Blue Sky, Orange Sky – Framing a Perspective in Context

by Lincoln Smith

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    00:01 Okay, let's place these perspectives of the author into the context of the arguments that they are making.

    00:07 To do this, we'll need a few tools.

    00:10 First, separate your opinions from those of the author.

    00:14 And once you've done that, put yourself into the author's shoes.

    00:18 And lastly, from those shoes apply fundamental rules of logic that need to remain constant regardless of what argument an author is making.

    00:29 Imagine with me that a car's author makes the claim that the sky is orange.

    00:34 It would be tempting to bring in your outside knowledge and state of the sky is in fact blue.

    00:42 Later in the passage, however, you might learn that the author only goes outside at sunrise or sunset.

    00:49 So for him, the sky is always orange.

    00:54 This proposition could also be elicited in a question where it might ask you what is a plausible explanation for this odd conclusion of the author.

    01:06 You're just looking at arguments and claims and a passage and asking yourself within the limited context I'm given are these cohesive with respect to each other, and also to the whole? This does touch upon another point, however, and that is that fundamental rules of logic still need to be adhered to.

    01:29 If the claim that the sky were orange, were made by someone who sells hot dogs from a stand in New York City, you would have to conclude that the person was colorblind or perhaps joking.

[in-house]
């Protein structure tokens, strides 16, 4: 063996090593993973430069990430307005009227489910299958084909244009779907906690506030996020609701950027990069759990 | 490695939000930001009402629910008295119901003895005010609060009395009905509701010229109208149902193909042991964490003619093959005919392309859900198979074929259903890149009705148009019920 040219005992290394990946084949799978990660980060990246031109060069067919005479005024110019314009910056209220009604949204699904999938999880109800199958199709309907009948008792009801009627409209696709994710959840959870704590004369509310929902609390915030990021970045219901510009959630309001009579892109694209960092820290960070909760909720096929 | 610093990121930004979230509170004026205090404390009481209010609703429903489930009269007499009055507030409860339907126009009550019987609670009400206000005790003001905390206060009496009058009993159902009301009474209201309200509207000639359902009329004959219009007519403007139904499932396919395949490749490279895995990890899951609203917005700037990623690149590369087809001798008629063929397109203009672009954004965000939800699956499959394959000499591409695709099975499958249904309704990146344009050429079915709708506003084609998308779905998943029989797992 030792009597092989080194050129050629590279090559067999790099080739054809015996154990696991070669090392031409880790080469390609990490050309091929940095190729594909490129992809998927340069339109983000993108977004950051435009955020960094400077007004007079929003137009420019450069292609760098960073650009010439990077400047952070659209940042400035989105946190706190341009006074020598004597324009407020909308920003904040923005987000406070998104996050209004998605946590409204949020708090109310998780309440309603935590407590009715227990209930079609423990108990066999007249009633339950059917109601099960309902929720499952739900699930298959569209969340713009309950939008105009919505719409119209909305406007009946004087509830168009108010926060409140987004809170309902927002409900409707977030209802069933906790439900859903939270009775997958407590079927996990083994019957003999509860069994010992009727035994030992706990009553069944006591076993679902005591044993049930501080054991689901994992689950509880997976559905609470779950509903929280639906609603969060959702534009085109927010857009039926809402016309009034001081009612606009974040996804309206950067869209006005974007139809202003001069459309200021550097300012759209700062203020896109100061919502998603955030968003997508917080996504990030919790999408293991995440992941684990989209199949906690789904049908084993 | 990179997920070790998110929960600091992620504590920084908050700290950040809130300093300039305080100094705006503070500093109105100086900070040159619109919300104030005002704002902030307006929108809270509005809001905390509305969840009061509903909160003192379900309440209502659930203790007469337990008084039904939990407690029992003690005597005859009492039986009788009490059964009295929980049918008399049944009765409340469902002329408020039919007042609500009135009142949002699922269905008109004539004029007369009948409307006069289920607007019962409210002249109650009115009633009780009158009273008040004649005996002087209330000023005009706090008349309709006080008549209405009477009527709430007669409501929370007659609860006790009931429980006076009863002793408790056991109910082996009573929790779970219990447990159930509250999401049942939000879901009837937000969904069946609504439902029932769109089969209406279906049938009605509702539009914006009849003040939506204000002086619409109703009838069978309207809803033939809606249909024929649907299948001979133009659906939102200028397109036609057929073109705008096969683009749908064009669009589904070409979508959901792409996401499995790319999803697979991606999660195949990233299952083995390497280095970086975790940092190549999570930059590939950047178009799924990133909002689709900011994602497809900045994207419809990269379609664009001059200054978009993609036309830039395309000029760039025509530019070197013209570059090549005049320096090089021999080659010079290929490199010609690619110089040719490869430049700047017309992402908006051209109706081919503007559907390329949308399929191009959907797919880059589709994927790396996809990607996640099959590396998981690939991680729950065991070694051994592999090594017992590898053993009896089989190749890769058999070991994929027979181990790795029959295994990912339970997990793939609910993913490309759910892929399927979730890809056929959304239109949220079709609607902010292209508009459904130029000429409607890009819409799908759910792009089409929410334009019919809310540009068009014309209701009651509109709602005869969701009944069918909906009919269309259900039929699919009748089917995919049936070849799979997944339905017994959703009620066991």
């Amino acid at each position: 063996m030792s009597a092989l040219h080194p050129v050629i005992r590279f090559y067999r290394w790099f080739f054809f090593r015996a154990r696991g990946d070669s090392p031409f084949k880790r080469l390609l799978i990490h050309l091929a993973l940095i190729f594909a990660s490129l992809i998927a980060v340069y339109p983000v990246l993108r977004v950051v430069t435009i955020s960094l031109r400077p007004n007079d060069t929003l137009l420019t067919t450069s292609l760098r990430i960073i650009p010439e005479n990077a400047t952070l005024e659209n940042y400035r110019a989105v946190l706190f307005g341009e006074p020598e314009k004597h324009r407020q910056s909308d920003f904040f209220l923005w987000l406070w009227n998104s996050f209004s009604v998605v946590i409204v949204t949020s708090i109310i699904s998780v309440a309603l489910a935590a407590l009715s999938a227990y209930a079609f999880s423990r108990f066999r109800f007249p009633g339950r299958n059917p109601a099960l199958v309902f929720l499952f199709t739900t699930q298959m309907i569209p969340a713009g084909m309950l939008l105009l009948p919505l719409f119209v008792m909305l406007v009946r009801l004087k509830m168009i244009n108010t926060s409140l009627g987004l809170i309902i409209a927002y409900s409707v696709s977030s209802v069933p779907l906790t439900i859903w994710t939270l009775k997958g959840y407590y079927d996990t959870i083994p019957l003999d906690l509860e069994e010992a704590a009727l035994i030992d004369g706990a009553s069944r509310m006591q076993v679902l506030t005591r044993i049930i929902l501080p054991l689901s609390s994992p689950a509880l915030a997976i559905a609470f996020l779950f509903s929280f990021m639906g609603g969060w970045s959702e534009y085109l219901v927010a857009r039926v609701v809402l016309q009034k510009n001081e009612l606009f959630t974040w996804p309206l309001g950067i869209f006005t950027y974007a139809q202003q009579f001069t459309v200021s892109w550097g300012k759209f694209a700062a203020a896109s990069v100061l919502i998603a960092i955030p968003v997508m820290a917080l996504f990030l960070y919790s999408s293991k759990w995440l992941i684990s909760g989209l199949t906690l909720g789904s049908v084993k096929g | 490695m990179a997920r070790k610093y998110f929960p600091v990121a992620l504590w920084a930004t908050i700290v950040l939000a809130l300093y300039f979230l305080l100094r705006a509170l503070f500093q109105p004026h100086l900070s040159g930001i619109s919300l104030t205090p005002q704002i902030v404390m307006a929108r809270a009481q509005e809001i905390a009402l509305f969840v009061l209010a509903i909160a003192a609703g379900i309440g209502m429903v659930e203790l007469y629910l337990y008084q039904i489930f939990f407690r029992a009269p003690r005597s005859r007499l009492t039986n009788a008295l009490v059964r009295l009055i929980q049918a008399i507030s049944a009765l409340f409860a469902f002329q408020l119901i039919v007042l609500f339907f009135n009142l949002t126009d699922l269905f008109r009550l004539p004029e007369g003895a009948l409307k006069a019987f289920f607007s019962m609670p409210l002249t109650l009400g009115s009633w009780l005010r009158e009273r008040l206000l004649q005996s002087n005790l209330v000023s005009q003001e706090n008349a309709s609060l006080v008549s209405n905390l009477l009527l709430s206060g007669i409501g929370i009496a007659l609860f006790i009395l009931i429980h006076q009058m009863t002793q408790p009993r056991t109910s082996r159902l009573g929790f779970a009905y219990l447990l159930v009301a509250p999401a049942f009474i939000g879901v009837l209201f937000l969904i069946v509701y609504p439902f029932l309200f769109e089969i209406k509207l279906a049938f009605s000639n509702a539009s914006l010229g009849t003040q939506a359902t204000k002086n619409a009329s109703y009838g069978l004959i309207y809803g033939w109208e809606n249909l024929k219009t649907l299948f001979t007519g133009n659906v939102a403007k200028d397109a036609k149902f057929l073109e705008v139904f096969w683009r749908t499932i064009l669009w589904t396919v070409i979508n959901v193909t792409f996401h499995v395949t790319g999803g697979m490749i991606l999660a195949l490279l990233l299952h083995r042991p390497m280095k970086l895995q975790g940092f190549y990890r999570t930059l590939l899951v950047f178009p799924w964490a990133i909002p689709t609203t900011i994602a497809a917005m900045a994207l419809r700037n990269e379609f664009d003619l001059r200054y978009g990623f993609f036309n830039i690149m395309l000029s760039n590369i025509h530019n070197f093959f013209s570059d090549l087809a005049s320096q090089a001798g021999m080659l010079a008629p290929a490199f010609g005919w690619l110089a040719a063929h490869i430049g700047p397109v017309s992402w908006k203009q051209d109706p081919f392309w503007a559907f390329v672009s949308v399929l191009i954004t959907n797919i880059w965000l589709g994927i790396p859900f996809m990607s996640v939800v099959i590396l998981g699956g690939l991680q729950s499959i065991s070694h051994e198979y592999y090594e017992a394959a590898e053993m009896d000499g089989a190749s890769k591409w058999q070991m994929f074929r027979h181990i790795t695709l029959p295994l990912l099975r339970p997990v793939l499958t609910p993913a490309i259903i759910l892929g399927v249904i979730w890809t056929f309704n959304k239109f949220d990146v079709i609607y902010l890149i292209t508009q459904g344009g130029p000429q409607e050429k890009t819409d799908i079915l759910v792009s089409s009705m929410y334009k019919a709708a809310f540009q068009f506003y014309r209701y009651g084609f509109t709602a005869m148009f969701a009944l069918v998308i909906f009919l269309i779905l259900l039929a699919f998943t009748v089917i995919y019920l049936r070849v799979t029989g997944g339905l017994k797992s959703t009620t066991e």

01:40 The same viewpoint within a CARS passage can be expressed in different ways, depending on the author.

    01:46 In one passage of viewpoint may be presented as a neutral fact.

    01:49 Whereas in another, it could be expressed as satire or social commentary.

    01:56 Indeed, the evaluation of logic and the soundness of arguments thereof is the skill set required for your success on the CARS section.

    02:08 Up to this point, we've seen that question stems can prompt you to make connections across existing information within a passage.

    02:14 But the next card is question type we will examine will introduce new facts, ideas, and opinions formed to the passage itself.

    02:23 This question type is known as reasoning beyond the text that summarize what we've just discussed.

    02:28 Then we will move forward to this final question type.

    About the Lecture

    The lecture Blue Sky, Orange Sky – Framing a Perspective in Context by Lincoln Smith is from the course CARS Theoretical Foundations.

    Included Quiz Questions

    1. Use both the passage context and the validity of the conclusion at face value to answer the question
    2. Evaluate only the validity of the conclusion at face value
    3. Evaluating the validity of the conclusion based only on the passage context
    4. Strategically eliminating wrong answer choices and choosing the best of the remaining answers while ignoring the passage context
    1. The author is incorrect. Their opinion does not matter and only the average observer matters.
    2. The author is correct. The city is crimson.
    3. The author is conditionally correct. There must be a logical reason for them to view the city as crimson.
    4. The author is incorrect. There must be at least some portion of the city that isn't crimson.

    Author of lecture Blue Sky, Orange Sky – Framing a Perspective in Context

     Lincoln Smith

    Lincoln Smith

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